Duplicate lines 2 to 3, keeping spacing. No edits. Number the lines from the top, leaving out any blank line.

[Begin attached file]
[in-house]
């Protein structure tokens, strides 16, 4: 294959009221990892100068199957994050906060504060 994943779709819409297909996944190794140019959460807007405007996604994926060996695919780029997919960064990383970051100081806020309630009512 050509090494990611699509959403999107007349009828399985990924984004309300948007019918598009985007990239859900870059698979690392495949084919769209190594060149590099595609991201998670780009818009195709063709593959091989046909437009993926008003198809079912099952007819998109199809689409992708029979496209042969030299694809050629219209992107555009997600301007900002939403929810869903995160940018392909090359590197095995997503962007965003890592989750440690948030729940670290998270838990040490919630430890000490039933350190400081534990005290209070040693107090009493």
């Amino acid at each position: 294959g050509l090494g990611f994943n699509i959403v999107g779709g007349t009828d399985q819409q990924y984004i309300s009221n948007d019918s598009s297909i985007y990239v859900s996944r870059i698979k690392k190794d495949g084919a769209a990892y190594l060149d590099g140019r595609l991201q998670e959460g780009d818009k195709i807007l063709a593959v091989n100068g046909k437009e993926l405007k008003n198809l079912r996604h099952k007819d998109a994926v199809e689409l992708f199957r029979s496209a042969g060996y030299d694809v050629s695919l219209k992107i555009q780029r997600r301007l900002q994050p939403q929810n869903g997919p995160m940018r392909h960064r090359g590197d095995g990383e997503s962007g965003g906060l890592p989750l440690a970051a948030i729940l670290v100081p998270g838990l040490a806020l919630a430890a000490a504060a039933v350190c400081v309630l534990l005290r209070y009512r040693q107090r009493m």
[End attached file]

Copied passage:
């Protein structure tokens, strides 16, 4: 294959009221990892100068199957994050906060504060 994943779709819409297909996944190794140019959460807007405007996604994926060996695919780029997919960064990383970051100081806020309630009512 050509090494990611699509959403999107007349009828399985990924984004309300948007019918598009985007990239859900870059698979690392495949084919769209190594060149590099595609991201998670780009818009195709063709593959091989046909437009993926008003198809079912099952007819998109199809689409992708029979496209042969030299694809050629219209992107555009997600301007900002939403929810869903995160940018392909090359590197095995997503962007965003890592989750440690948030729940670290998270838990040490919630430890000490039933350190400081534990005290209070040693107090009493």
């Amino acid at each position: 294959g050509l090494g990611f994943n699509i959403v999107g779709g007349t009828d399985q819409q990924y984004i309300s009221n948007d019918s598009s297909i985007y990239v859900s996944r870059i698979k690392k190794d495949g084919a769209a990892y190594l060149d590099g140019r595609l991201q998670e959460g780009d818009k195709i807007l063709a593959v091989n100068g046909k437009e993926l405007k008003n198809l079912r996604h099952k007819d998109a994926v199809e689409l992708f199957r029979s496209a042969g060996y030299d694809v050629s695919l219209k992107i555009q780029r997600r301007l900002q994050p939403q929810n869903g997919p995160m940018r392909h960064r090359g590197d095995g990383e997503s962007g965003g906060l890592p989750l440690a970051a948030i729940l670290v100081p998270g838990l040490a806020l919630a430890a000490a504060a039933v350190c400081v309630l534990l005290r209070y009512r040693q107090r009493m």